Monday, 2 February 2009

Ten virtues for theological students

The ancients understood education as inculturation (παιδεια) into a life of virtue (αρετη). The main point of my recent satirical post was to suggest that theological education should similarly be understood as formation in virtue, rather than (as is too often the case) an inculturation into the vices of academia. In that post, I highlighted ten vices of theological education. And due to the number of emails I’ve received in response (partly from students who felt a little chastened or disillusioned, or that I was being too cynical), I’ve tried here to sketch out a contrasting list of ten virtues. Obviously this isn’t meant as a complete list (much less an autobiographical list!) – it’s just a parallel which makes explicit what was implicit in the earlier post:

1. Patience: In theological education, the process of learning is more important than the specific opinions you might acquire as a result. You can’t learn everything at once; just relax and enjoy the ride.

2. Breadth: In theological education, the connections between disciplines are often more important than the content of any single discipline in isolation. The development of wide-ranging interests – and the capacity to engage in wide-ranging discussions – is more valuable than the selection of any narrow specialisation.

3. Curiosity: One of the goals of theological education is to cultivate a lively sense of curiosity; the student who sticks only to the curriculum will not learn much. So resist the temptation to become too disciplined – and be sure to “waste” plenty of time reading novels, listening to music, and aimlessly enjoying the company of friends.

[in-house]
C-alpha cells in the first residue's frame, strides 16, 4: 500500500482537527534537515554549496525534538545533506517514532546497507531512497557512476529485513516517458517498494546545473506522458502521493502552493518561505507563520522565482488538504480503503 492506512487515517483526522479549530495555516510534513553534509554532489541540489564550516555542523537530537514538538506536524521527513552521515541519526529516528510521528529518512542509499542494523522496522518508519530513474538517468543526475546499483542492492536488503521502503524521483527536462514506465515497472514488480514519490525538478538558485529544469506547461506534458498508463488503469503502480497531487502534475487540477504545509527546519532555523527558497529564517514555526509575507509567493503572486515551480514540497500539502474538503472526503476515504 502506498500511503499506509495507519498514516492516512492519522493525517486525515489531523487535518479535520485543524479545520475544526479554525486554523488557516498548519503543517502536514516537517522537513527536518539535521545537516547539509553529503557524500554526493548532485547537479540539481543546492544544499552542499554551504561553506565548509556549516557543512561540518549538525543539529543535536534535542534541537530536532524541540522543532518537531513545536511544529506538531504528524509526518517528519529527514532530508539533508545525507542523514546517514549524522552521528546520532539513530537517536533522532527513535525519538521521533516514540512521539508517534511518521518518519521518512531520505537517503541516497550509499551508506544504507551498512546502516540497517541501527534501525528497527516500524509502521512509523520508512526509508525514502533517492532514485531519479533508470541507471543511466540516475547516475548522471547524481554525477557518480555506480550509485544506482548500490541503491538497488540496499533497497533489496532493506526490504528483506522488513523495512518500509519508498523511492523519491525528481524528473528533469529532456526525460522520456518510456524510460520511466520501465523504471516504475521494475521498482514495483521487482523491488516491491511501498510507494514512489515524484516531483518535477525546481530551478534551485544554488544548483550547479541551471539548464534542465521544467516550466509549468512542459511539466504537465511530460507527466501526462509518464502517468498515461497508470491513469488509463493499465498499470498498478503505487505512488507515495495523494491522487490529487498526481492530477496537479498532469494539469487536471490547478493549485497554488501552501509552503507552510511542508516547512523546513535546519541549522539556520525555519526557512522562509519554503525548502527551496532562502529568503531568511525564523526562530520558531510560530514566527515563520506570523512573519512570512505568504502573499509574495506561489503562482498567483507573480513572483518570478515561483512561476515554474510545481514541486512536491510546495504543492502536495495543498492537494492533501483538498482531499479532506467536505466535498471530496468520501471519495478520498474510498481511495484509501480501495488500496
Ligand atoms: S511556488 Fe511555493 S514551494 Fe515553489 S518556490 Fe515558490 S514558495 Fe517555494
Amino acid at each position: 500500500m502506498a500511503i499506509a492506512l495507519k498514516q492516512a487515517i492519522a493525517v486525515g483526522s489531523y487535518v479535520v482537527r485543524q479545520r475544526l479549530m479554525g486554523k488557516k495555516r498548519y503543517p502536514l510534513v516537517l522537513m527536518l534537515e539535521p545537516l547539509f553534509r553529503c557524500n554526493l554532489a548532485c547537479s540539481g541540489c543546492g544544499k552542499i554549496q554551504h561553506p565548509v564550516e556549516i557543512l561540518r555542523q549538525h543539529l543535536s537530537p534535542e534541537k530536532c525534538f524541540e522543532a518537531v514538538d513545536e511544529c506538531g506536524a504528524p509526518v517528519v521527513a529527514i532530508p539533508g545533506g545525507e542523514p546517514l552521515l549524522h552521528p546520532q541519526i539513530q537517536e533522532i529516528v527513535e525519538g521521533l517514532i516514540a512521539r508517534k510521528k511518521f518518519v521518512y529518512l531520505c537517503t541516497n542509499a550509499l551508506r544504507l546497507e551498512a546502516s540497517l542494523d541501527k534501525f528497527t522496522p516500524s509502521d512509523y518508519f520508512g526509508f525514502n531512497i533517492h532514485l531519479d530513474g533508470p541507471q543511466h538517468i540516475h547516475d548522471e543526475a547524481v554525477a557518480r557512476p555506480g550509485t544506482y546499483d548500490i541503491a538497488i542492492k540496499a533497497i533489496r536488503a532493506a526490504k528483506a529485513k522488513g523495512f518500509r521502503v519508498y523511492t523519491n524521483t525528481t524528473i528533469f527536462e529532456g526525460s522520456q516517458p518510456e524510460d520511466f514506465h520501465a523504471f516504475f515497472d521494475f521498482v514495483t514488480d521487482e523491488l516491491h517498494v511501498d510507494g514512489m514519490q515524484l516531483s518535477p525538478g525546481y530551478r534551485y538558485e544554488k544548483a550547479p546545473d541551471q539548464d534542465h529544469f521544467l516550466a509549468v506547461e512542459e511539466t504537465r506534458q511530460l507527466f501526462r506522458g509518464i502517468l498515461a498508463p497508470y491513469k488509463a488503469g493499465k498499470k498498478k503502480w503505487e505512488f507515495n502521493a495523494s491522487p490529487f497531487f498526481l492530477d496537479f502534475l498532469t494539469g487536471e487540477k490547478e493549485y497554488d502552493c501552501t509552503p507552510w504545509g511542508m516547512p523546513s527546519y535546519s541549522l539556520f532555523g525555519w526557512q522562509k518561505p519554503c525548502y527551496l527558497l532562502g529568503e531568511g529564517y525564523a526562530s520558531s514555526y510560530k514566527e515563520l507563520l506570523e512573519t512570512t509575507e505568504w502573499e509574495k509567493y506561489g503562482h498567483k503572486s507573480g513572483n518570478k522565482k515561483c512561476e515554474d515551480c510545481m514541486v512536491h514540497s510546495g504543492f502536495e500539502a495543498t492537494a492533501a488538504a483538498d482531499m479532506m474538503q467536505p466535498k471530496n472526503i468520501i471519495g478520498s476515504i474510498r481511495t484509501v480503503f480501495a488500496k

4. Clarity: In theological discourse, a single lapidary statement is better (and more difficult to achieve) than twenty pages of jargon.

5. Attentiveness: In theological education, even the most brash and opinionated among us are given the opportunity to cultivate a childlike fascination with the views of other people. Without attentive fascination, one’s capacity for surprise is diminished; and the essence of theology is surprise.

6. Love: Theological formation should be driven by a love for truth, not by animosity towards untruth. Truthful theology always involves polemics – but since truth takes form as love, it can never be used as a weapon to wound another person. Where this occurs, truth becomes a falsehood.

7. Friendship: Education is always competitive to some extent; but your peers should be viewed as friends and companions rather than competitors. In theological education, friends are your best unofficial teachers: one often learns more from them than from any of the curricular activities, or any of the professors.

8. Simplicity: The goal of theological education is Christian proclamation. Students sweat and labour for years through difficult texts and languages and ideas – only so that their preaching can one day seem easy and effortless and spontaneous. Preaching is not like mathematics: you do not “show your steps.”

9. Truth: Ambition for the comfort and respectability of a career is a deadly temptation which the theological student must resist. One can serve the idol of career only by compromising the call to speak the truth – that is, by sacrificing one’s entire theological vocation. Theological education is not about garnering academic favour, nor about treading the eggshells of correctness and respectability; it is about loving the truth and speaking the truth faithfully, while “taking no thought for tomorrow” (Matt. 6:34).

10. Prayer: Prayer is the theologian’s most fitting and most distinctive activity. A theologian who does not pray is a grotesque aberration – like a literary scholar who doesn’t read, or a music teacher who cannot play an instrument. Above all else, “the theologian is the one who prays” (St Evagrius).


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